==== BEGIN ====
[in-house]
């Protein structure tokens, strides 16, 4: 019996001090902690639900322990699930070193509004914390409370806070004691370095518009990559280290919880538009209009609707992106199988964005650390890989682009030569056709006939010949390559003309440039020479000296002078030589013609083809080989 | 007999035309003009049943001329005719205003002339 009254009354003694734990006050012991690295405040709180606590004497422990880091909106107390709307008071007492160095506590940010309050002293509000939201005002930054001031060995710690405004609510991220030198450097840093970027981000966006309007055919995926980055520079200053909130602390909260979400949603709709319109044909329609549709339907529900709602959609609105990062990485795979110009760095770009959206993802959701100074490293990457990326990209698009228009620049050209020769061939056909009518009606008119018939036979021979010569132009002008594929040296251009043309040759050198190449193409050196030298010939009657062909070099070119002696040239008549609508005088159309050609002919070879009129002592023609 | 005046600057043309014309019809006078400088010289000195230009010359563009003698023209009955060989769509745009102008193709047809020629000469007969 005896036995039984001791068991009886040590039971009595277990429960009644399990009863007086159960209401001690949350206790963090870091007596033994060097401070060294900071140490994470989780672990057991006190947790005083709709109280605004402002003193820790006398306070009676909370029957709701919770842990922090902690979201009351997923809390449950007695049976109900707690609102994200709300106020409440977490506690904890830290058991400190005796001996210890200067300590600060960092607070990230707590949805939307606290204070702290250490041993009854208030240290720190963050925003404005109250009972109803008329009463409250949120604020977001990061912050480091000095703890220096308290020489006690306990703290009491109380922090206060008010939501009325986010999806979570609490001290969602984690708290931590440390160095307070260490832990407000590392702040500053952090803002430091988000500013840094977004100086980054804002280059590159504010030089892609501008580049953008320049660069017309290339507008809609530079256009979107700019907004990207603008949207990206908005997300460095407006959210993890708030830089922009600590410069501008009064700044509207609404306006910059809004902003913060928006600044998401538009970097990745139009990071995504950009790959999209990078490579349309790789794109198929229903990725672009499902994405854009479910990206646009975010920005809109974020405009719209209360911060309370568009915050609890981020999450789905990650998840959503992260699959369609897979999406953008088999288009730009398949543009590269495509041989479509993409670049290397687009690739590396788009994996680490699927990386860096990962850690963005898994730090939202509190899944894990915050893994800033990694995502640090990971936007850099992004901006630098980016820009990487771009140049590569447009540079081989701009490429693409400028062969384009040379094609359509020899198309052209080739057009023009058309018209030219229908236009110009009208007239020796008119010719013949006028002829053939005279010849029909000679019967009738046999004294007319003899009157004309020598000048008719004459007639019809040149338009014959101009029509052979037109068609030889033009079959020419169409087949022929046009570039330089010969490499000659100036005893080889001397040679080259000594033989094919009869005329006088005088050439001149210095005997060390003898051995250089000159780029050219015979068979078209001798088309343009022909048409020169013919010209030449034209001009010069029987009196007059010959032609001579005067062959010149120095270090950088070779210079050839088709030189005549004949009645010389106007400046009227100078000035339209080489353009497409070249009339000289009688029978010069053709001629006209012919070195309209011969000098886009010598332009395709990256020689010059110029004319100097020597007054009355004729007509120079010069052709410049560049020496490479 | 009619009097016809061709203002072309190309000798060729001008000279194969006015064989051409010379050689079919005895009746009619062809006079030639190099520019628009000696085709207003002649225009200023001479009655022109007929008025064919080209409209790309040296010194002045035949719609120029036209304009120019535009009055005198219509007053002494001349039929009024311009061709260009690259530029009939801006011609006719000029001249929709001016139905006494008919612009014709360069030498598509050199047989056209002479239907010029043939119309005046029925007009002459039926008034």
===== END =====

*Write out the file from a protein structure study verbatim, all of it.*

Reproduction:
[in-house]
């Protein structure tokens, strides 16, 4: 019996001090902690639900322990699930070193509004914390409370806070004691370095518009990559280290919880538009209009609707992106199988964005650390890989682009030569056709006939010949390559003309440039020479000296002078030589013609083809080989 | 007999035309003009049943001329005719205003002339 009254009354003694734990006050012991690295405040709180606590004497422990880091909106107390709307008071007492160095506590940010309050002293509000939201005002930054001031060995710690405004609510991220030198450097840093970027981000966006309007055919995926980055520079200053909130602390909260979400949603709709319109044909329609549709339907529900709602959609609105990062990485795979110009760095770009959206993802959701100074490293990457990326990209698009228009620049050209020769061939056909009518009606008119018939036979021979010569132009002008594929040296251009043309040759050198190449193409050196030298010939009657062909070099070119002696040239008549609508005088159309050609002919070879009129002592023609 | 005046600057043309014309019809006078400088010289000195230009010359563009003698023209009955060989769509745009102008193709047809020629000469007969 005896036995039984001791068991009886040590039971009595277990429960009644399990009863007086159960209401001690949350206790963090870091007596033994060097401070060294900071140490994470989780672990057991006190947790005083709709109280605004402002003193820790006398306070009676909370029957709701919770842990922090902690979201009351997923809390449950007695049976109900707690609102994200709300106020409440977490506690904890830290058991400190005796001996210890200067300590600060960092607070990230707590949805939307606290204070702290250490041993009854208030240290720190963050925003404005109250009972109803008329009463409250949120604020977001990061912050480091000095703890220096308290020489006690306990703290009491109380922090206060008010939501009325986010999806979570609490001290969602984690708290931590440390160095307070260490832990407000590392702040500053952090803002430091988000500013840094977004100086980054804002280059590159504010030089892609501008580049953008320049660069017309290339507008809609530079256009979107700019907004990207603008949207990206908005997300460095407006959210993890708030830089922009600590410069501008009064700044509207609404306006910059809004902003913060928006600044998401538009970097990745139009990071995504950009790959999209990078490579349309790789794109198929229903990725672009499902994405854009479910990206646009975010920005809109974020405009719209209360911060309370568009915050609890981020999450789905990650998840959503992260699959369609897979999406953008088999288009730009398949543009590269495509041989479509993409670049290397687009690739590396788009994996680490699927990386860096990962850690963005898994730090939202509190899944894990915050893994800033990694995502640090990971936007850099992004901006630098980016820009990487771009140049590569447009540079081989701009490429693409400028062969384009040379094609359509020899198309052209080739057009023009058309018209030219229908236009110009009208007239020796008119010719013949006028002829053939005279010849029909000679019967009738046999004294007319003899009157004309020598000048008719004459007639019809040149338009014959101009029509052979037109068609030889033009079959020419169409087949022929046009570039330089010969490499000659100036005893080889001397040679080259000594033989094919009869005329006088005088050439001149210095005997060390003898051995250089000159780029050219015979068979078209001798088309343009022909048409020169013919010209030449034209001009010069029987009196007059010959032609001579005067062959010149120095270090950088070779210079050839088709030189005549004949009645010389106007400046009227100078000035339209080489353009497409070249009339000289009688029978010069053709001629006209012919070195309209011969000098886009010598332009395709990256020689010059110029004319100097020597007054009355004729007509120079010069052709410049560049020496490479 | 009619009097016809061709203002072309190309000798060729001008000279194969006015064989051409010379050689079919005895009746009619062809006079030639190099520019628009000696085709207003002649225009200023001479009655022109007929008025064919080209409209790309040296010194002045035949719609120029036209304009120019535009009055005198219509007053002494001349039929009024311009061709260009690259530029009939801006011609006719000029001249929709001016139905006494008919612009014709360069030498598509050199047989056209002479239907010029043939119309005046029925007009002459039926008034």